The financial crisis that has crippled the housing and credit markets since the fall of 2007 has reached such proportions that traditional methods for correcting these problems are inadequate. Like David looking for a bigger stone to sling at Goliath, the Federal Reserve has devised an array of monetary policy tools in an ongoing attempt to buffer the staggering economy and provide stimulus for recovery and growth.
If you're not well-versed in the credit markets, the laundry list of so-called facilities may seem like nothing more than alphabet soup. Using material from the Federal Reserve and the Federal Reserve Banks of New York, San Francisco and St. Louis, we're going to try to make these tools easier to understand.
In a recent speech at the London School of Economics, Fed Chairman Ben Bernanke spoke at length about these tools. Excerpts from that speech will be interspersed throughout this report in italics.
Bernanke breaks the policy tools into three distinct sets -- lending to financial institutions, providing liquidity directly to key credit markets, and buying long-term securities. He notes that they have a common feature in that each tool represents a use of the asset side of the Fed's balance sheet; in other words, they all involve the lending or purchasing of securities.
"The virtue of these policies is that they allow the Federal Reserve to continue to push down interest rates and ease credit conditions in a range of markets, despite the fact that the federal funds rate is close to its zero lower bound."
Toolbox 1: Lending to financial institutions These first three tools -- open market operations, reserve requirements and the discount window -- have long been used by the Fed to influence monetary policy.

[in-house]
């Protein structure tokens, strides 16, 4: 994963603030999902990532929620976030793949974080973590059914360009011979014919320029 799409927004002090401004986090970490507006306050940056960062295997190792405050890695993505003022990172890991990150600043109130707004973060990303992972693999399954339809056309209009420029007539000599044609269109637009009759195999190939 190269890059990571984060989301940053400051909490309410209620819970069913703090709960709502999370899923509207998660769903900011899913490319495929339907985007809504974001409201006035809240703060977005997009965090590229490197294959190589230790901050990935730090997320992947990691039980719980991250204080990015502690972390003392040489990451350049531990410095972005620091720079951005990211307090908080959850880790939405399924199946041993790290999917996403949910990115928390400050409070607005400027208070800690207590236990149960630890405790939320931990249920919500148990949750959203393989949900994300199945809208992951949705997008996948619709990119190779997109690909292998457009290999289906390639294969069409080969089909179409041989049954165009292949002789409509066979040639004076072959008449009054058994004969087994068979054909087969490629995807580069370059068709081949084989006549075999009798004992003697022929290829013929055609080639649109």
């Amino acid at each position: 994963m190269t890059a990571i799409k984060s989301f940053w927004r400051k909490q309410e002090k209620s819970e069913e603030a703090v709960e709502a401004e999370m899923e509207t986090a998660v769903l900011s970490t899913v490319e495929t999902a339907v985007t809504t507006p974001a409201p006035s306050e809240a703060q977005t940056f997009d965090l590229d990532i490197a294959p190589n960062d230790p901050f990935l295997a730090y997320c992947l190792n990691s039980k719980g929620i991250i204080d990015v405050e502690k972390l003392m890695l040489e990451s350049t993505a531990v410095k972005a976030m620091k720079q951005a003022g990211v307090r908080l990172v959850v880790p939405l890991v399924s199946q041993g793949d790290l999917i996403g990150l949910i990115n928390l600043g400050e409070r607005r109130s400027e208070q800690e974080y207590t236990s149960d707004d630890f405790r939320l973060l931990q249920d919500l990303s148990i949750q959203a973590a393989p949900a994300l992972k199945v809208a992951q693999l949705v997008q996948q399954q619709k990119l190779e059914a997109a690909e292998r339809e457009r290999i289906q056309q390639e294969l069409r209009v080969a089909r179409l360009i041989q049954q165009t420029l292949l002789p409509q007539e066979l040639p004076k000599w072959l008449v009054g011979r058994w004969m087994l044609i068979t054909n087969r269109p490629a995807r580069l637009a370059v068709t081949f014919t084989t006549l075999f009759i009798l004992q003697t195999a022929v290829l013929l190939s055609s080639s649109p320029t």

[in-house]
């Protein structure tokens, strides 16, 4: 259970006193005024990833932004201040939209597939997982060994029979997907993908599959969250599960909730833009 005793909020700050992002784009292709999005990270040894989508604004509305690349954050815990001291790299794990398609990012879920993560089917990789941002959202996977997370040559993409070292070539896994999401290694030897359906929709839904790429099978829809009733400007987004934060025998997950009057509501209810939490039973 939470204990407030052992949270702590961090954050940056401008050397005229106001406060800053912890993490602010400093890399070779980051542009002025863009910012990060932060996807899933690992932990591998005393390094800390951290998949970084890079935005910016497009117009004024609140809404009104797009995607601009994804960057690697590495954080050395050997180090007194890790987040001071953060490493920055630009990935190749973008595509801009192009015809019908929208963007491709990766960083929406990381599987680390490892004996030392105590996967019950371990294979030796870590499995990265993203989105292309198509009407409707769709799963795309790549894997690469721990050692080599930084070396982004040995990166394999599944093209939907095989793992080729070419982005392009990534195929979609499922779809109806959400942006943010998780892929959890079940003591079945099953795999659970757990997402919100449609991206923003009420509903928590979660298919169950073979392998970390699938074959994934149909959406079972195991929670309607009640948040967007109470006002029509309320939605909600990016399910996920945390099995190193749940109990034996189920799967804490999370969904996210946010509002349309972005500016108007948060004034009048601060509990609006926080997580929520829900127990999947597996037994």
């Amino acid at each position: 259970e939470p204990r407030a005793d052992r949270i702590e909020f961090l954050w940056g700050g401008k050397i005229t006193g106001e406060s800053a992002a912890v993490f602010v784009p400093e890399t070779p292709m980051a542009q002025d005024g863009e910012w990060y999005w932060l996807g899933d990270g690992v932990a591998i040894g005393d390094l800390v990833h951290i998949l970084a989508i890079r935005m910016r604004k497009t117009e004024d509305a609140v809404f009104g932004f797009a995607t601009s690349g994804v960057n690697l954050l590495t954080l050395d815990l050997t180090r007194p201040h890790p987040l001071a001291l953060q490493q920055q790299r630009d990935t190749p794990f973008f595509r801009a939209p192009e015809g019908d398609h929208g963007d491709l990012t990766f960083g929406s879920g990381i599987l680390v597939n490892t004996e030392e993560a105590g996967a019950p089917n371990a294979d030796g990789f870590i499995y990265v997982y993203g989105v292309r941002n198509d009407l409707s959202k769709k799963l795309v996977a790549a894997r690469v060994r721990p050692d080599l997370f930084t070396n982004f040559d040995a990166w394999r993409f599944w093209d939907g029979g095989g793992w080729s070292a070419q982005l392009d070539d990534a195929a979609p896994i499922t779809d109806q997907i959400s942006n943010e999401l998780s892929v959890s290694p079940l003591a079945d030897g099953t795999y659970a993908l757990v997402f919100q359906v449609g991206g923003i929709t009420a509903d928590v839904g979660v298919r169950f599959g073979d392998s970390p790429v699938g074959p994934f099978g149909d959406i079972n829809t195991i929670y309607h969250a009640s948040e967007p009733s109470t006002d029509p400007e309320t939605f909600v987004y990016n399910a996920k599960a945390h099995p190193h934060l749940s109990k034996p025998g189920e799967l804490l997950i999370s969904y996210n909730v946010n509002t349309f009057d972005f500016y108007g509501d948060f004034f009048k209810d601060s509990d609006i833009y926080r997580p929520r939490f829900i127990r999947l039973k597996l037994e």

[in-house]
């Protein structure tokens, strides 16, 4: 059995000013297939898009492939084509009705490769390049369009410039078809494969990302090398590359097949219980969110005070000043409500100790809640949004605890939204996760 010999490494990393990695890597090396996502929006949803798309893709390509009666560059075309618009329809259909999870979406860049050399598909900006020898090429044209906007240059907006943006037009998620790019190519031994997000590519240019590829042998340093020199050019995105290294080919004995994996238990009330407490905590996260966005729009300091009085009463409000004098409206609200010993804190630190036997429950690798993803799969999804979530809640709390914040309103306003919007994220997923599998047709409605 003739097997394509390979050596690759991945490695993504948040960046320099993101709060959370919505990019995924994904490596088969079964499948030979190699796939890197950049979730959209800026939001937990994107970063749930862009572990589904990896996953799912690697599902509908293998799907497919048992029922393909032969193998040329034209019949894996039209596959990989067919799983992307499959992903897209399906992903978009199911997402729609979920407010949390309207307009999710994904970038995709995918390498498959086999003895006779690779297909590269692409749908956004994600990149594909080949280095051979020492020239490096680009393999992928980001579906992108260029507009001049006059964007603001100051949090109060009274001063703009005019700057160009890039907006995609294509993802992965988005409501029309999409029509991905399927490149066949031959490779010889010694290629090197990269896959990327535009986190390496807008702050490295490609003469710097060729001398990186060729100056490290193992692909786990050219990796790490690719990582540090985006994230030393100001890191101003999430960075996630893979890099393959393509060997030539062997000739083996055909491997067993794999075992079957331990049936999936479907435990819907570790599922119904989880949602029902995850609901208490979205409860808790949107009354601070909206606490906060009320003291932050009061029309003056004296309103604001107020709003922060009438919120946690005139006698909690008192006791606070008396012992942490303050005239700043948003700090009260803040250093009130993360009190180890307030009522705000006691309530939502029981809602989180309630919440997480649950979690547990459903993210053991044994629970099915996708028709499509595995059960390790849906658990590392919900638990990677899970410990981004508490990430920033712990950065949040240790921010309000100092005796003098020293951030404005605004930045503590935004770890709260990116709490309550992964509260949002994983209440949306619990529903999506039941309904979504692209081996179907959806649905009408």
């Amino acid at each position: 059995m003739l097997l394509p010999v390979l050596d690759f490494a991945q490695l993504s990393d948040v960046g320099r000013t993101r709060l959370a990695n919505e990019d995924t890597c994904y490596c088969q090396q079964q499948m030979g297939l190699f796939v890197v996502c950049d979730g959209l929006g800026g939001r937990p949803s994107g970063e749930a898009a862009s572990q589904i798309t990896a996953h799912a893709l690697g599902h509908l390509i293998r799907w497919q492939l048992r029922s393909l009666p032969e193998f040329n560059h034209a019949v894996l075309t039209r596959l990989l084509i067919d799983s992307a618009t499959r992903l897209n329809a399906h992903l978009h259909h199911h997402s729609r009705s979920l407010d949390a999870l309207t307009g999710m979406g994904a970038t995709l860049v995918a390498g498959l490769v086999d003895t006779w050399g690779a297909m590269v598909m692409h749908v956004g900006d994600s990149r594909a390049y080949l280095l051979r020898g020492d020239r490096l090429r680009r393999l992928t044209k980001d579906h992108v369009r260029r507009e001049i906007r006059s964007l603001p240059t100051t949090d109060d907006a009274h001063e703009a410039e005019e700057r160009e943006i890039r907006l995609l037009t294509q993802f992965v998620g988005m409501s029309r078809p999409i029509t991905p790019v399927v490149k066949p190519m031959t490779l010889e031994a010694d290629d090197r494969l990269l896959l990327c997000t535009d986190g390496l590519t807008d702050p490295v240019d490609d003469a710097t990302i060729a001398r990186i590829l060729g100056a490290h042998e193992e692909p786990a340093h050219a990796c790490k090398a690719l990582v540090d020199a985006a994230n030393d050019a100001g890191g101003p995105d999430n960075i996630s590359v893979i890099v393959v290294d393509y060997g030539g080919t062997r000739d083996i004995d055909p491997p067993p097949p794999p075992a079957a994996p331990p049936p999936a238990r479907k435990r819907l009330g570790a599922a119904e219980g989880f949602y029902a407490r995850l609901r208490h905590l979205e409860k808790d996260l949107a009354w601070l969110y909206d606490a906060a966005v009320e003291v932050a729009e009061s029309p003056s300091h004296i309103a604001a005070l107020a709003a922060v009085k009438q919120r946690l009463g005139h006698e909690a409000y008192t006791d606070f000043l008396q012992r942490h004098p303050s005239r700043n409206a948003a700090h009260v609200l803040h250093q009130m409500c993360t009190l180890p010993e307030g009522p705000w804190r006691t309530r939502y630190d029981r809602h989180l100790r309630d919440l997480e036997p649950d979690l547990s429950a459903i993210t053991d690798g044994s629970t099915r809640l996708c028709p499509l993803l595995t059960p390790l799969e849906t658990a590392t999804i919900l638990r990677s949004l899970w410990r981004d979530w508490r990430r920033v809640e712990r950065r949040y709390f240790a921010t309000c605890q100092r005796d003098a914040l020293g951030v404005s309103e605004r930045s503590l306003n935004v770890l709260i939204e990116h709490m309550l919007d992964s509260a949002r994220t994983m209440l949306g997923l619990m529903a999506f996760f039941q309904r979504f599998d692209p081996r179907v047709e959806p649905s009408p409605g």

Open market operations: Monetary policy refers to the actions taken by the Federal Reserve to influence the availability and cost of money and credit to help promote the nation's economic goal of noninflationary growth.
The Fed began using open market operations in the 1920s. These operations are the most important and active tool of monetary policy that the Fed uses. They consist of the Fed buying and selling U.S. government securities, or IOUs from the federal government.
The Fed adds extra credit to the banking system when it buys Treasury securities from the dealers, and drains credit when it sells to the dealers. Primary dealers are broker-dealers that trade in U.S. government securities with the Federal Reserve Bank of New York.
The Fed's open market operations are conducted in the following manner:
Open market operations
|Fed buys government securities from a firm that deals in them.||Fed sells government securities to a firm that deals in them.|
|It pays by crediting the account that the dealer's bank has at the Fed.||It pays by debiting the account that the dealer's bank has at the Fed.|
|The bank in turn credits the dealer's account.||The bank in turn debits the dealer's bank.|
|The banking system has more funds to lend.||The banking system has fewer funds to lend.|
|Downward pressure on the federal funds rate -- the interest rate banks charge each other for overnight loans.||Upward pressure on the federal funds rate.|
|Influences other interest rates in the economy -- which also go down.||Other interest rates in the economy also rise as a result.|
|Gives the economy a boost.||Slows the economy and curbs inflation.|